Following last season's staging of The Audience, the Arts Club continues its Stanley stage love affair with recent British plays about the royal family. On now through mid-November is Mike Bartlett's King Charles III. Cleverly written in blank verse and with all manner of Shakespearean references, the play imagines an all too real crisis of succession that just might ensue following the death of Queen Elizabeth II. In the days after his mummy's funeral and leading up to his official coronation, Charles (Ted Cole) starts not just to believe in, but to act upon, his droit du seigneur. In his first official meeting with the sitting Labour Party Prime Minister, Mr. Evans (Simon Webb, channelling Jeremy Corbyn, albeit in more sharply tailored suits), Charles queries a new bill that will soon come before him for royal assent. The bill applies restrictions on the freedom of the press and despite his own family's private life having been mercilessly subjected to the muckraking of the UK's notorious tabloid press, Charles believes that the bill is fundamentally flawed. Be that as it may, Evans instructs Charles that it is his duty to sign the bill, for not to do so would run counter to hundreds of years of ceremonial convention and undermine the very foundations of Britain's parliamentary democracy. However, receiving the Tory leader of the opposition, Mrs. Stevens (Christine Willes), immediately after Mr. Evans, Charles latches on to her not at all disinterested statement that, as King, it is his prerogative not to sign the bill.
Things escalate when, incensed by the Crown's usurpation of parliament's democratically elected power, Mr. Evans introduces a new bill that would eliminate the requirement for royal assent for all future legislation. Once again at the prompting of Mrs. Stevens, Charles exercises his power to dissolve parliament and call for new elections, alienating the populace and throwing the country into a constitutional crisis. Meanwhile, inside Buckingham Palace there is additional intrigue. Prince Harry (Charlie Gallant, sporting a bad ginger dye job) moons over the free-spirited commoner Jess (Agnes Tong), whose past will soon be splashed all over the pages of the press that Charles has lately come to defend. The ambitious Kate (Katherine Gauthier, a dead ringer for the Duchess of Cambridge), sensing an opening, does her best Lady Macbeth in convincing William (Oliver Rice) to force his father's hand, with the abdication that inevitably follows leading to William's coronation instead of Charles'.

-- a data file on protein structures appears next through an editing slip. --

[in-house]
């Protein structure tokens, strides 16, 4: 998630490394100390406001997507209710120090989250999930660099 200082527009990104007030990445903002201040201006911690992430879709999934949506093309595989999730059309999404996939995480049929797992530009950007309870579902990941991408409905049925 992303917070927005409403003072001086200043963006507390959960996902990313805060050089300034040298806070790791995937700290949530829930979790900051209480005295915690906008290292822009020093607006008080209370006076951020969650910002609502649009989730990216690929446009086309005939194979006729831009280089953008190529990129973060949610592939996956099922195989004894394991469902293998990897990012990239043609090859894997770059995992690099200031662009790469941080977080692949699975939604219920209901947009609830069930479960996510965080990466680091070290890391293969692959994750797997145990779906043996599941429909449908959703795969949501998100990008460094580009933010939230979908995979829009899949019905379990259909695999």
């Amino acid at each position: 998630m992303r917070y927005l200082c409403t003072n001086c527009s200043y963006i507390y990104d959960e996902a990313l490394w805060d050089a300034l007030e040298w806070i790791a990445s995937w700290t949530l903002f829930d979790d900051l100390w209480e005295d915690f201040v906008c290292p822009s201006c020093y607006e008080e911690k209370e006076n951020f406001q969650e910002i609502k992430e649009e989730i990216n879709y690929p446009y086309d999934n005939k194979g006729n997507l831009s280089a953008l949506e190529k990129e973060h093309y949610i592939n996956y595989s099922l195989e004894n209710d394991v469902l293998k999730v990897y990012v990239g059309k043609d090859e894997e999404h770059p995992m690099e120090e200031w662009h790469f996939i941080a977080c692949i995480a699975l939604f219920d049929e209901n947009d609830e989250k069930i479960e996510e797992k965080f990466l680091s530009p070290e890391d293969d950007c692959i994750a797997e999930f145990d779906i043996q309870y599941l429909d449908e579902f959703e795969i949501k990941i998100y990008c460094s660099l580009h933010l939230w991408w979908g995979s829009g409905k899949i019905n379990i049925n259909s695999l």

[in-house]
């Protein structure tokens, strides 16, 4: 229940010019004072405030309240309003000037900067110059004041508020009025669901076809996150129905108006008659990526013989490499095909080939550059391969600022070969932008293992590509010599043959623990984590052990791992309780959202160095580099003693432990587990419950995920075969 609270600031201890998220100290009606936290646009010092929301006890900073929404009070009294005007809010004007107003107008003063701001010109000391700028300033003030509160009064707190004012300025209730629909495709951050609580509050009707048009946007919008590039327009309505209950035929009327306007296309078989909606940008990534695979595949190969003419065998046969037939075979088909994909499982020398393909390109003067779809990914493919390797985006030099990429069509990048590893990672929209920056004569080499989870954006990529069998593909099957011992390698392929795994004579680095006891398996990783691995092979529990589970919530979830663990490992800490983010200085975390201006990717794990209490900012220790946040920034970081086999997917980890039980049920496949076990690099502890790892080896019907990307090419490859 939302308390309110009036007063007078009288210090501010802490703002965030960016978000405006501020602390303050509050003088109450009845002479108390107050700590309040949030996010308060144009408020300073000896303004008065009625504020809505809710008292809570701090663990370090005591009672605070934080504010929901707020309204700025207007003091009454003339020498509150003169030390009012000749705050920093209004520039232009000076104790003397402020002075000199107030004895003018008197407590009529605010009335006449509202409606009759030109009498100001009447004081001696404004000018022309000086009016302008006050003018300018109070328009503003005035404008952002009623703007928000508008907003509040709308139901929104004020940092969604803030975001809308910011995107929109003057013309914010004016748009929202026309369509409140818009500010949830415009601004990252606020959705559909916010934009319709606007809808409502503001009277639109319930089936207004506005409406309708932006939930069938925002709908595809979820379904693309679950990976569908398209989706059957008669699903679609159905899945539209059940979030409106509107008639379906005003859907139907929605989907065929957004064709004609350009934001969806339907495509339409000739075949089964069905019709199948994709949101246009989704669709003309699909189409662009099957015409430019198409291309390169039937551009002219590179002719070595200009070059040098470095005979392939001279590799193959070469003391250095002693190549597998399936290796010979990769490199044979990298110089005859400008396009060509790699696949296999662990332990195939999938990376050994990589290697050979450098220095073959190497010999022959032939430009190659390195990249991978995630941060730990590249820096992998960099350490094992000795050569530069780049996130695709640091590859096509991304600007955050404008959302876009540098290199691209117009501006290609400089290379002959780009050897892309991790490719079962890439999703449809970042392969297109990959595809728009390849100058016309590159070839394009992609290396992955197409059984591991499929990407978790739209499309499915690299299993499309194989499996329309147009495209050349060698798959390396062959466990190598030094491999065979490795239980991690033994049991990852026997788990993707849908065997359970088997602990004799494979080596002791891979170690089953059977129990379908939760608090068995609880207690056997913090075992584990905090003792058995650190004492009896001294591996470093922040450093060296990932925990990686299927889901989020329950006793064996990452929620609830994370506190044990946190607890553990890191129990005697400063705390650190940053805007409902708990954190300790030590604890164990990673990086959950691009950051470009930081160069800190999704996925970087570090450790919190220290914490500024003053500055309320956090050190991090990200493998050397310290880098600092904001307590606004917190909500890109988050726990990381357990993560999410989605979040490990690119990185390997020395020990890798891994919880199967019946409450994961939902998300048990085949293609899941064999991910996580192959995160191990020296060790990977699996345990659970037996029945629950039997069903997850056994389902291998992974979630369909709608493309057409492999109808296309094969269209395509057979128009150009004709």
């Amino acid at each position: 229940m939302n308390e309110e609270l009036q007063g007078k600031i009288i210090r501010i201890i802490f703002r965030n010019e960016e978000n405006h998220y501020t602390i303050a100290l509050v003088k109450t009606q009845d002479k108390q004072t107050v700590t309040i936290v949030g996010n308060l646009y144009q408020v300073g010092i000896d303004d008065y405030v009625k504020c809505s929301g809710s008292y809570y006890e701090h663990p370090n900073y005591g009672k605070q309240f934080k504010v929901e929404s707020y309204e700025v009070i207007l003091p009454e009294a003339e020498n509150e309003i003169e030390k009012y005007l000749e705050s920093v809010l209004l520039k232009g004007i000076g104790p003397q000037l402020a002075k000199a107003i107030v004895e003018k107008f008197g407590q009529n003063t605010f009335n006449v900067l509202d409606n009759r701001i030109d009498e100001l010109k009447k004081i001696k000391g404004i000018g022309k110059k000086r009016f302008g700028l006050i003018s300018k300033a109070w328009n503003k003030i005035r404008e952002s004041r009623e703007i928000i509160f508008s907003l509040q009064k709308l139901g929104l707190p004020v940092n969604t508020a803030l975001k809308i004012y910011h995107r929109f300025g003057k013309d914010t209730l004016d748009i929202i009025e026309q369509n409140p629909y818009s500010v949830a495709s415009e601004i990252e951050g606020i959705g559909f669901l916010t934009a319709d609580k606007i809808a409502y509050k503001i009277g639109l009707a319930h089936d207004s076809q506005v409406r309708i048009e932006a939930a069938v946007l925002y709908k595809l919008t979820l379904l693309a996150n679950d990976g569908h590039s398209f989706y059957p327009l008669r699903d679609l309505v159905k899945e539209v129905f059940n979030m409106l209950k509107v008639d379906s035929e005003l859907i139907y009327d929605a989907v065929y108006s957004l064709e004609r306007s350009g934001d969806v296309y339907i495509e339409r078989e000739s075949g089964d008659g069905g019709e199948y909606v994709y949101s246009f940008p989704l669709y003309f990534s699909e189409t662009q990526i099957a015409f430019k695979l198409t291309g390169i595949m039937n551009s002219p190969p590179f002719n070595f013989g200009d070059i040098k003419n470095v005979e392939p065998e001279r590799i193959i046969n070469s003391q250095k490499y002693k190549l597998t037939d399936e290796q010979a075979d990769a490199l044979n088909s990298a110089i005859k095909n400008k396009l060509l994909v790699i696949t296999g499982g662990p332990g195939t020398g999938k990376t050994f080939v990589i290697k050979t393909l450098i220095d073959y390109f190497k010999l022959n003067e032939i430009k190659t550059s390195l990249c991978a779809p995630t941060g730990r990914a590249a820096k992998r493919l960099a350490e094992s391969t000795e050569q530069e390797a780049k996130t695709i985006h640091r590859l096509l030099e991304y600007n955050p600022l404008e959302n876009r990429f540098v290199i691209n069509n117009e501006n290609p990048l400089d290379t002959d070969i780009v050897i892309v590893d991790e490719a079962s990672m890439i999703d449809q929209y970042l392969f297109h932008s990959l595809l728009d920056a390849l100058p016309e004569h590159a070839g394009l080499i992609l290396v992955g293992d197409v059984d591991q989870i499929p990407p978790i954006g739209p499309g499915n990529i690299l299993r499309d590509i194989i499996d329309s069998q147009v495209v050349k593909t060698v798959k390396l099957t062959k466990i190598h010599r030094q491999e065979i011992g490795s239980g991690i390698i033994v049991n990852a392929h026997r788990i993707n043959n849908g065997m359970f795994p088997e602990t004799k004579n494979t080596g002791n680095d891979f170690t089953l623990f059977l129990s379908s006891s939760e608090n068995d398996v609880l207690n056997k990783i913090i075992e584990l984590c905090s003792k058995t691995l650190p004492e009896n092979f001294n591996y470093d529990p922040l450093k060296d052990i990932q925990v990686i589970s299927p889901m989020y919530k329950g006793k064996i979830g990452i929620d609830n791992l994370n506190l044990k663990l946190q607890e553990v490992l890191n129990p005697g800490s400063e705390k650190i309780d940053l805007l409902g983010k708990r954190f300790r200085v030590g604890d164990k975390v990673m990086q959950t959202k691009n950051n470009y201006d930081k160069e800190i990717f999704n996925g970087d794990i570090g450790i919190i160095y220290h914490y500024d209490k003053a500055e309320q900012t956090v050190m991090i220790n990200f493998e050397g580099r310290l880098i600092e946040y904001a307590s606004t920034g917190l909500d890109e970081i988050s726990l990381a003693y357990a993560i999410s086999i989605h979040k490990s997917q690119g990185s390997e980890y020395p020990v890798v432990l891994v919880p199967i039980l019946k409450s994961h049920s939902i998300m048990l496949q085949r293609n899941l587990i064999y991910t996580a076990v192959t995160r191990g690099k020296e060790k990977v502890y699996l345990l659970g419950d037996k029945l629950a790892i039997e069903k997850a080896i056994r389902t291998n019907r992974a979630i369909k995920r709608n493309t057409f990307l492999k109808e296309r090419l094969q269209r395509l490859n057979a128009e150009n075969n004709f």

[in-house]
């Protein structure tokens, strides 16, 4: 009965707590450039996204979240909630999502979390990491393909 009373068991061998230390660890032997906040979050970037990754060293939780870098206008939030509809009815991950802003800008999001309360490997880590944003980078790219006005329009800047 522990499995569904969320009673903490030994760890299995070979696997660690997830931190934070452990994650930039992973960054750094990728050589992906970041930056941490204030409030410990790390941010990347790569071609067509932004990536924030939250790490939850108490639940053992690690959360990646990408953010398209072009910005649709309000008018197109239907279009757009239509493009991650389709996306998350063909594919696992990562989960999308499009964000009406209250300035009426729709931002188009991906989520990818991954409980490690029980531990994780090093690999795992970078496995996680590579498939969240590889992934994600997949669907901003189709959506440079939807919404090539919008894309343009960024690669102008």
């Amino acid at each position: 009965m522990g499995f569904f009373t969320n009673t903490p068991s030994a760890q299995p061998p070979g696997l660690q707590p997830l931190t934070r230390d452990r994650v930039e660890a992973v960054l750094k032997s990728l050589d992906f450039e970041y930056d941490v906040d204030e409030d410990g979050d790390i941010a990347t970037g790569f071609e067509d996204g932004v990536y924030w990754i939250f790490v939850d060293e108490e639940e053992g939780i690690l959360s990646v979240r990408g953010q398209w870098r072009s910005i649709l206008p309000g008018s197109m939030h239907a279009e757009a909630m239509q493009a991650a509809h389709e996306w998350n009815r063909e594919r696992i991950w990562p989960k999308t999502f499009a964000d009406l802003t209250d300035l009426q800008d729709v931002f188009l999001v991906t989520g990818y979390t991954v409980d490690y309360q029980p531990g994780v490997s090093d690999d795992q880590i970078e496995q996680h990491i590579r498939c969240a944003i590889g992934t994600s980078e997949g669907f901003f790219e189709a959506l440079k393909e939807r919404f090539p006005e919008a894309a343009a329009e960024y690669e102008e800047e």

Not everything in Bartlett's play works. I found the conceit of having Diana's ghost (Lauren Bowler) appear to both Charles and William somewhat clunky, and the character of Camilla (Gwynyth Walsh) was curiously marginalized. The final scene's pageantry and tying up of loose plot lines also tends to foreclose upon any tragic pathos we might feel for Charles as a fallen protagonist, his brief "hollow crown" speech not enough of an emotional punctuation to the play's larger themes--especially when, as in this staging, the blackout that follows seems to come almost as an afterthought. But Bartlett's plotting is absolutely gripping, not least because of his success in making us believe that this scenario could indeed be something that comes to pass. He also pulls off the use of blank verse, successfully adapting its rhythms to contemporary colloquial speech while also showcasing passages of beautiful poetic interiority in many of the characters' soliloquies to the audience. The character of Charles is also richly complex, someone who is at once Machiavellian and idealistically naive, a little bit Richard III and a lot Richard II. That Bartlett is channeling both the Houses of Lancaster and York in his portrait of the divided Windsors is to be expected, but it's his wider allusions to the corpus of Shakespeare (including King Lear) that make the work even more satisfying.
Unfortunately, director Kevin Bennett's production does not always elevate the text in equally rich ways. The performances are uneven, with several actors having trouble speaking the verse. Some of the blocking choices are bewildering, especially when one character will stand in front of another downstage with his or her back to the audience. I also don't understand Bennett's penchant for upstage tableaux, often keeping his actors on stage as background figures to populate a scene. Sometimes it works, but mostly it's distracting and looks ridiculous, as when the company, in black trench coats, pulses in a line to techno music while Harry and Jess have a moment in a London club. The fourth wall is broken from the very start of the play, when the entire company does a version of a royal walkabout, kibitzing with and waving to the audience while the house lights are still up. Those lights continue to come up during Charles' and other of the main characters' soliloquies. However, the choice to have Harry climb down from the stage and walk out into the audience during a nighttime scene with his brother doesn't seem to fit at all within such a dramatic world. I did enjoy Kevin McAllister's set, which manages to feel sparely modern and imposingly medieval at the same time. And Christopher Gauthier's costumes were a monarchist's delight, especially Camilla's hats.